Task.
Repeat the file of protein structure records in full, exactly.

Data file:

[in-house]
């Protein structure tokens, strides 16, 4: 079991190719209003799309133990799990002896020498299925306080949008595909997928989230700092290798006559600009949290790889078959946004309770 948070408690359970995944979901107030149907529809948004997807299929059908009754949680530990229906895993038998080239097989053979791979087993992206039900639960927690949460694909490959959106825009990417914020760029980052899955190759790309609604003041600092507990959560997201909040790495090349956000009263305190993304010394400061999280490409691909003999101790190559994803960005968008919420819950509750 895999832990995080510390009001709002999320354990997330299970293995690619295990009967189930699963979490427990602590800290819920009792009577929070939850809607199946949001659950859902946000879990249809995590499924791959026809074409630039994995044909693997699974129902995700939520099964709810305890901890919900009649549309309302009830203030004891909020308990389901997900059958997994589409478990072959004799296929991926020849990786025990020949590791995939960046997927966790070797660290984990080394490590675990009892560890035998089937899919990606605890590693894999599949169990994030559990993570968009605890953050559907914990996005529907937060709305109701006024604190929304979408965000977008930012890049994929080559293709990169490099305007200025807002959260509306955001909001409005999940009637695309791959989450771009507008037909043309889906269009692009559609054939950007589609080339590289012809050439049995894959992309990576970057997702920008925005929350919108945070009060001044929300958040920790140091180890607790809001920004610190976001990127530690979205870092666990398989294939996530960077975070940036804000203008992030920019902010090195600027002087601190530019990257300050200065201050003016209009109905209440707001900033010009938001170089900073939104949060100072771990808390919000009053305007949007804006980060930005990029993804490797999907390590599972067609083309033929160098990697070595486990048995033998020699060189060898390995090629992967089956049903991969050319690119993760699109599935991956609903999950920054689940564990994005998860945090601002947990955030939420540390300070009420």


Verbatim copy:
[in-house]
């Protein structure tokens, strides 16, 4: 079991190719209003799309133990799990002896020498299925306080949008595909997928989230700092290798006559600009949290790889078959946004309770 948070408690359970995944979901107030149907529809948004997807299929059908009754949680530990229906895993038998080239097989053979791979087993992206039900639960927690949460694909490959959106825009990417914020760029980052899955190759790309609604003041600092507990959560997201909040790495090349956000009263305190993304010394400061999280490409691909003999101790190559994803960005968008919420819950509750 895999832990995080510390009001709002999320354990997330299970293995690619295990009967189930699963979490427990602590800290819920009792009577929070939850809607199946949001659950859902946000879990249809995590499924791959026809074409630039994995044909693997699974129902995700939520099964709810305890901890919900009649549309309302009830203030004891909020308990389901997900059958997994589409478990072959004799296929991926020849990786025990020949590791995939960046997927966790070797660290984990080394490590675990009892560890035998089937899919990606605890590693894999599949169990994030559990993570968009605890953050559907914990996005529907937060709305109701006024604190929304979408965000977008930012890049994929080559293709990169490099305007200025807002959260509306955001909001409005999940009637695309791959989450771009507008037909043309889906269009692009559609054939950007589609080339590289012809050439049995894959992309990576970057997702920008925005929350919108945070009060001044929300958040920790140091180890607790809001920004610190976001990127530690979205870092666990398989294939996530960077975070940036804000203008992030920019902010090195600027002087601190530019990257300050200065201050003016209009109905209440707001900033010009938001170089900073939104949060100072771990808390919000009053305007949007804006980060930005990029993804490797999907390590599972067609083309033929160098990697070595486990048995033998020699060189060898390995090629992967089956049903991969050319690119993760699109599935991956609903999950920054689940564990994005998860945090601002947990955030939420540390300070009420």